6 Planning Tips for Off-Season Camping on the East CoastFebruary 18, 2019 6 Planning Tips for Off-Season Camping on the East Coast
By Carly Eisley
Camping in the off-season is a wonderful experience. The crowds have thinned and access to many campgrounds, trails, and parks is much easier. We have been the only campers in a National Park campground on a weeknight in December!
The downside to the decreased volume of visitors in many areas is a decrease in demand for sites. This leads to many camping areas closing completely, or partial closures of camping areas to save funds during the less busy times of the year. The snow and ice of winter lead to road closures that make some facilities close simply because they are inaccessible. The East Coast can be particularly challenging – there aren’t very many areas of land available for free dispersed camping, so established campgrounds are often the only option. Here are a few resources to help get you on the road… and then back off again sleeping in a nice, legal campsite.
Allstays is probably the most helpful website/app I have come across so far for road trip and camping planning, particularly when looking for year-round campsites. They have some free guides on their website and a “pro” subscription for a fee – which I feel it is well worth it. They have several different apps which will cost you a little cash but will save you a whole lot of time. Their Camp & RV app ($9.99) allows you to search around your location for a variety of different camping options, from campgrounds, BLM land, to truck stops and parking lots allowing overnight parking in a pinch. Each type of facility has a different icon on the map.
The best feature for off-season searching? Their robust filters, which allow you to narrow your search by facility type, amenities, AND a filter for “open all year.” Their website takes things one step further and allows for all of the searching and filter functionality, PLUS an option to add map layers that will show you the trails around your camping area. The website is available for varying prices (depending on the length of subscription, but around $30 for a year) and can be used on the mobile device as well. If you spend a lot of time hitting the road, this app/website subscription is well worth it.
2. 4-Season Campgrounds and RV Parks in the Northeast
This website maintains a pretty good listing of year-round campgrounds in the Northeast (it includes New England and New York, New Jersey, and Pennsylvania). The information isn’t guaranteed to be up to date, but it’s a great start. If you’re looking to hit some Northeast destinations check out this site – and then call the campground to be sure the information is accurate before you get left out in the cold.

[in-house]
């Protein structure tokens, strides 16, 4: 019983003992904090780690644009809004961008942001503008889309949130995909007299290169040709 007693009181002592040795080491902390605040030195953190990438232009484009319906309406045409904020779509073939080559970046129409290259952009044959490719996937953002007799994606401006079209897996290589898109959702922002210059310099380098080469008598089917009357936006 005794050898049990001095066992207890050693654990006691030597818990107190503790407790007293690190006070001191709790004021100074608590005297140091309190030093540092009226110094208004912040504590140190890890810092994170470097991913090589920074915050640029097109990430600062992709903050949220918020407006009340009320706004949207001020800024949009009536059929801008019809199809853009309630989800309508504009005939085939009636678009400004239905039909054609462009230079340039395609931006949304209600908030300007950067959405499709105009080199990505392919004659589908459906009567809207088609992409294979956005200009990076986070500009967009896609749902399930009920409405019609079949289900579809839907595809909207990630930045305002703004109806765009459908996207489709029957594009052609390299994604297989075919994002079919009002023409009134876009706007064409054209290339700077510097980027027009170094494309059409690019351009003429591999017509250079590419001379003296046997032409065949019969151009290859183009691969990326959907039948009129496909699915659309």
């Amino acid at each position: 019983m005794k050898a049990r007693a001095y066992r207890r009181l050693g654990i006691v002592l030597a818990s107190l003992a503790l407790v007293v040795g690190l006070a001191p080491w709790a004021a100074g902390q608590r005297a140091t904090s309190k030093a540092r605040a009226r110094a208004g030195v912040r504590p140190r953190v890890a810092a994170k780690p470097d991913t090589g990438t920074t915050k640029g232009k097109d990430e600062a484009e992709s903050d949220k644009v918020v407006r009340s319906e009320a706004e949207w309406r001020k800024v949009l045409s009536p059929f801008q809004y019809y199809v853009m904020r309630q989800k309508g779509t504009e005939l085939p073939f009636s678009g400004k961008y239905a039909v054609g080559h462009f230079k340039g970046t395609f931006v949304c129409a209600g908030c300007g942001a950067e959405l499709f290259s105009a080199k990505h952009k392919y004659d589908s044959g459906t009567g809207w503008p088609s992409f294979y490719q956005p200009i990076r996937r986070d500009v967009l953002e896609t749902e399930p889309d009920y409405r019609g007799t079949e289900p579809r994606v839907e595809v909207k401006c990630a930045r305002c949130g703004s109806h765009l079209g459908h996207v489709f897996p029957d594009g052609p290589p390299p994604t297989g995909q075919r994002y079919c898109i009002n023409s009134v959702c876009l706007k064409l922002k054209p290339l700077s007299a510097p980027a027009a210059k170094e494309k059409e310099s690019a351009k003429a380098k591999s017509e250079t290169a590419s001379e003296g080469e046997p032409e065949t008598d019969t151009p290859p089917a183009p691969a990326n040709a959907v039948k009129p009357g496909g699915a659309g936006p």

3. KOA Campgrounds
They may not be remote, not always scenic, and sometimes a little crowded – but there are a lot of them and there will likely be one fairly close to major parks and attractions. They have a list of all of their year-round campgrounds for easy planning.
4. Jellystone Park Camp-Resorts
Cabins, tent sites, and RV sites in a larger RV-park like atmosphere. Again, probably not secluded and remote, but it’s a place to stay that will be open and have bathrooms and showers.
5. Eastern US National Parks
- Acadia National Park – one year-round campground (Blackwoods). The campground is CLOSED to auto traffic, and the campground is only available as a walk in.
- Shenandoah National Park – all campgrounds are seasonal, typically open from late March to November.
- Great Smoky Mountains National Park – two year-round campgrounds at each end of the park, Cades Cove and Smokemont.
- Everglades National Park – two campgrounds, open year-round.
Visit this website to find more information on National Parks that offer camping. There is a handy map with links to click directing you to each individual park’s page.
6. Hipcamp & The Dyrt
Hipcamp and The Dyrt are two of our favorite online resources for finding camping. Like Airbnb, Hipcamp allows you to message your campsite host before you arrive so that you can get the most up-to-date information on current conditions (great for questions like “Is it really muddy after the latest storm cycle?” and “Where is the best place for us to park our campervan on the property?”). The Dyrt features reviews of campsites all over the country and reading through some of the more recent reviews can be helpful.
7. Phone a Friend
Perhaps the best resource for finding camping any time of year – and especially in the off-season – is the local park staff. Not sure where to go? Call the local state park division, forest service ranger, etc. Better yet, stop into an office or visitor center if possible. They’ll tell you what’s open, what’s accessible, which roads might close based on weather (I’m lookin’ at you Blue Ridge Parkway and Skyline Drive), etc. TALK to people. It’s invaluable.
With some advance planning and a hefty dose of flexibility, an off-season camping trip just might be your best ever. Get out there and enjoy the solitude. Happy camping!